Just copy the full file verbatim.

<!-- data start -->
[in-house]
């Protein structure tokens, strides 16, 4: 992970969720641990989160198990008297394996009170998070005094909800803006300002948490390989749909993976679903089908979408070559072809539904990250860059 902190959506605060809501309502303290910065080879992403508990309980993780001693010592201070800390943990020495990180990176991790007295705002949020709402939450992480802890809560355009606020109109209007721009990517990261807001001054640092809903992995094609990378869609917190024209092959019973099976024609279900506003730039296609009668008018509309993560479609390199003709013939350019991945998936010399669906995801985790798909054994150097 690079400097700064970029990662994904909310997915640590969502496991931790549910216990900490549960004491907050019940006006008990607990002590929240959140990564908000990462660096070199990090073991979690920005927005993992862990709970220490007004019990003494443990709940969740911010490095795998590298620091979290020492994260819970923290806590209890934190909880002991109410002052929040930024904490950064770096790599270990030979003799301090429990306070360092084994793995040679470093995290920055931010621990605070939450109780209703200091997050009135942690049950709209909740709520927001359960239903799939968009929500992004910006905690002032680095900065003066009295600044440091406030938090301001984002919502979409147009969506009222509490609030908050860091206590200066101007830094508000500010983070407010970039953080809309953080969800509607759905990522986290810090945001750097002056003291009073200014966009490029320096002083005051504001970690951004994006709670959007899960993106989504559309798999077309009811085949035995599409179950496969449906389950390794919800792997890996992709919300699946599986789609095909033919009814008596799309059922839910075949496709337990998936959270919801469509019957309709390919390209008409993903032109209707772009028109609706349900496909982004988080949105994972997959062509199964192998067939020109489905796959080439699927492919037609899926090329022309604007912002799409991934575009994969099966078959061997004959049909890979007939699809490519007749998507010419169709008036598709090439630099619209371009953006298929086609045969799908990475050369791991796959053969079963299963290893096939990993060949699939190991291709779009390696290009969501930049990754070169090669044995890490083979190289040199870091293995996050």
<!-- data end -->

[in-house]
């Protein structure tokens, strides 16, 4: 992970969720641990989160198990008297394996009170998070005094909800803006300002948490390989749909993976679903089908979408070559072809539904990250860059 902190959506605060809501309502303290910065080879992403508990309980993780001693010592201070800390943990020495990180990176991790007295705002949020709402939450992480802890809560355009606020109109209007721009990517990261807001001054640092809903992995094609990378869609917190024209092959019973099976024609279900506003730039296609009668008018509309993560479609390199003709013939350019991945998936010399669906995801985790798909054994150097 690079400097700064970029990662994904909310997915640590969502496991931790549910216990900490549960004491907050019940006006008990607990002590929240959140990564908000990462660096070199990090073991979690920005927005993992862990709970220490007004019990003494443990709940969740911010490095795998590298620091979290020492994260819970923290806590209890934190909880002991109410002052929040930024904490950064770096790599270990030979003799301090429990306070360092084994793995040679470093995290920055931010621990605070939450109780209703200091997050009135942690049950709209909740709520927001359960239903799939968009929500992004910006905690002032680095900065003066009295600044440091406030938090301001984002919502979409147009969506009222509490609030908050860091206590200066101007830094508000500010983070407010970039953080809309953080969800509607759905990522986290810090945001750097002056003291009073200014966009490029320096002083005051504001970690951004994006709670959007899960993106989504559309798999077309009811085949035995599409179950496969449906389950390794919800792997890996992709919300699946599986789609095909033919009814008596799309059922839910075949496709337990998936959270919801469509019957309709390919390209008409993903032109209707772009028109609706349900496909982004988080949105994972997959062509199964192998067939020109489905796959080439699927492919037609899926090329022309604007912002799409991934575009994969099966078959061997004959049909890979007939699809490519007749998507010419169709008036598709090439630099619209371009953006298929086609045969799908990475050369791991796959053969079963299963290893096939990993060949699939190991291709779009390696290009969501930049990754070169090669044995890490083979190289040199870091293995996050």